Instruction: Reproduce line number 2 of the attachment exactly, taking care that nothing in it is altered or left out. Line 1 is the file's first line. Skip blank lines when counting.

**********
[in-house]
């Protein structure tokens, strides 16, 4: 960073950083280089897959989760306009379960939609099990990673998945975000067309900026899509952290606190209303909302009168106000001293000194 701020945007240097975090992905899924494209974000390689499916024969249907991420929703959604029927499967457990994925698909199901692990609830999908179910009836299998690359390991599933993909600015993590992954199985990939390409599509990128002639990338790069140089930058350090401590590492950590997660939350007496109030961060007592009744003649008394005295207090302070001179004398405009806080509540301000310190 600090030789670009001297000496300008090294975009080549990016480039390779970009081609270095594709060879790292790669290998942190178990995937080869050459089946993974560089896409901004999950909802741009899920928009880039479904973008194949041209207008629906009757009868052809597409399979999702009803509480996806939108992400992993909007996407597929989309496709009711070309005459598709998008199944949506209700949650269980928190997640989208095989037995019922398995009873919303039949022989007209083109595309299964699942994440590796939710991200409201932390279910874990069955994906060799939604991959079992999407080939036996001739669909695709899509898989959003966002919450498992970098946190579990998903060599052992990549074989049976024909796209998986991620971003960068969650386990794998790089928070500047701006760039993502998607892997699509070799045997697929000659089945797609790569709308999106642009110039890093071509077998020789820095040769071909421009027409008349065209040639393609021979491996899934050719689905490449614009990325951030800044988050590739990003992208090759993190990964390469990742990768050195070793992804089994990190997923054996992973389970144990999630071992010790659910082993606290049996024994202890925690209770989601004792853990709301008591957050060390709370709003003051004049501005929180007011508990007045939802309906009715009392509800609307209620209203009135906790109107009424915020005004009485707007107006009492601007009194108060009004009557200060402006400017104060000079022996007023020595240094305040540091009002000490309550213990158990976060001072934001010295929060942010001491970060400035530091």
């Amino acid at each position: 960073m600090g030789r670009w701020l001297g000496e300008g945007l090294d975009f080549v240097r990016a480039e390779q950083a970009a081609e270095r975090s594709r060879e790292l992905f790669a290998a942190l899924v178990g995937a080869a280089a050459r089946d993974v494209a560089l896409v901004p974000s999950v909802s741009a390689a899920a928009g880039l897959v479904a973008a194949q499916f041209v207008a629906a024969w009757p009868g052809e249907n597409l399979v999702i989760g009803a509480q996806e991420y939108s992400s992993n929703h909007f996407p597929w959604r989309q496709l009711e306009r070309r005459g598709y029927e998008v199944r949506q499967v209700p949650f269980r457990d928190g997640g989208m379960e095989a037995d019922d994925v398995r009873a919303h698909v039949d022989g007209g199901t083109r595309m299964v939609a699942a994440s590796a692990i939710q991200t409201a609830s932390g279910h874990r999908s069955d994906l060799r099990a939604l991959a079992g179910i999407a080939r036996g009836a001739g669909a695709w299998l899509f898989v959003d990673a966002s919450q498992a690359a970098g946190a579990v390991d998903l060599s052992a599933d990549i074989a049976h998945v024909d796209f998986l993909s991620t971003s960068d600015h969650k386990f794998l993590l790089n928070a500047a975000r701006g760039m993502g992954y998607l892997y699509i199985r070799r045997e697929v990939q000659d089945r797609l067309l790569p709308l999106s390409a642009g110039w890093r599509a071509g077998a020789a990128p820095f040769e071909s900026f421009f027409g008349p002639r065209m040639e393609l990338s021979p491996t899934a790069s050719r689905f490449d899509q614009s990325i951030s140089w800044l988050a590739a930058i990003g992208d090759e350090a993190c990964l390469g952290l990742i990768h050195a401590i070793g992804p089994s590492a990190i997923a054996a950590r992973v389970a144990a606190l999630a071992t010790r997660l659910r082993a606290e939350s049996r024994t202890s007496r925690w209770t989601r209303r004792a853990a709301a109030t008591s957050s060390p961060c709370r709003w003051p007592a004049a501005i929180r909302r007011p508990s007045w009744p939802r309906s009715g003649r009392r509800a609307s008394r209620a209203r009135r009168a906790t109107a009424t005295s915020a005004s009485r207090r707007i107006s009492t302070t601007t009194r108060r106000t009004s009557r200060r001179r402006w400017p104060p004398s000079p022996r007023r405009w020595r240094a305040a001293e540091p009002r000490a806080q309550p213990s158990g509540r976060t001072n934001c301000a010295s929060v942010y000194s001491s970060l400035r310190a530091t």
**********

């Protein structure tokens, strides 16, 4: 960073950083280089897959989760306009379960939609099990990673998945975000067309900026899509952290606190209303909302009168106000001293000194 701020945007240097975090992905899924494209974000390689499916024969249907991420929703959604029927499967457990994925698909199901692990609830999908179910009836299998690359390991599933993909600015993590992954199985990939390409599509990128002639990338790069140089930058350090401590590492950590997660939350007496109030961060007592009744003649008394005295207090302070001179004398405009806080509540301000310190 600090030789670009001297000496300008090294975009080549990016480039390779970009081609270095594709060879790292790669290998942190178990995937080869050459089946993974560089896409901004999950909802741009899920928009880039479904973008194949041209207008629906009757009868052809597409399979999702009803509480996806939108992400992993909007996407597929989309496709009711070309005459598709998008199944949506209700949650269980928190997640989208095989037995019922398995009873919303039949022989007209083109595309299964699942994440590796939710991200409201932390279910874990069955994906060799939604991959079992999407080939036996001739669909695709899509898989959003966002919450498992970098946190579990998903060599052992990549074989049976024909796209998986991620971003960068969650386990794998790089928070500047701006760039993502998607892997699509070799045997697929000659089945797609790569709308999106642009110039890093071509077998020789820095040769071909421009027409008349065209040639393609021979491996899934050719689905490449614009990325951030800044988050590739990003992208090759993190990964390469990742990768050195070793992804089994990190997923054996992973389970144990999630071992010790659910082993606290049996024994202890925690209770989601004792853990709301008591957050060390709370709003003051004049501005929180007011508990007045939802309906009715009392509800609307209620209203009135906790109107009424915020005004009485707007107006009492601007009194108060009004009557200060402006400017104060000079022996007023020595240094305040540091009002000490309550213990158990976060001072934001010295929060942010001491970060400035530091």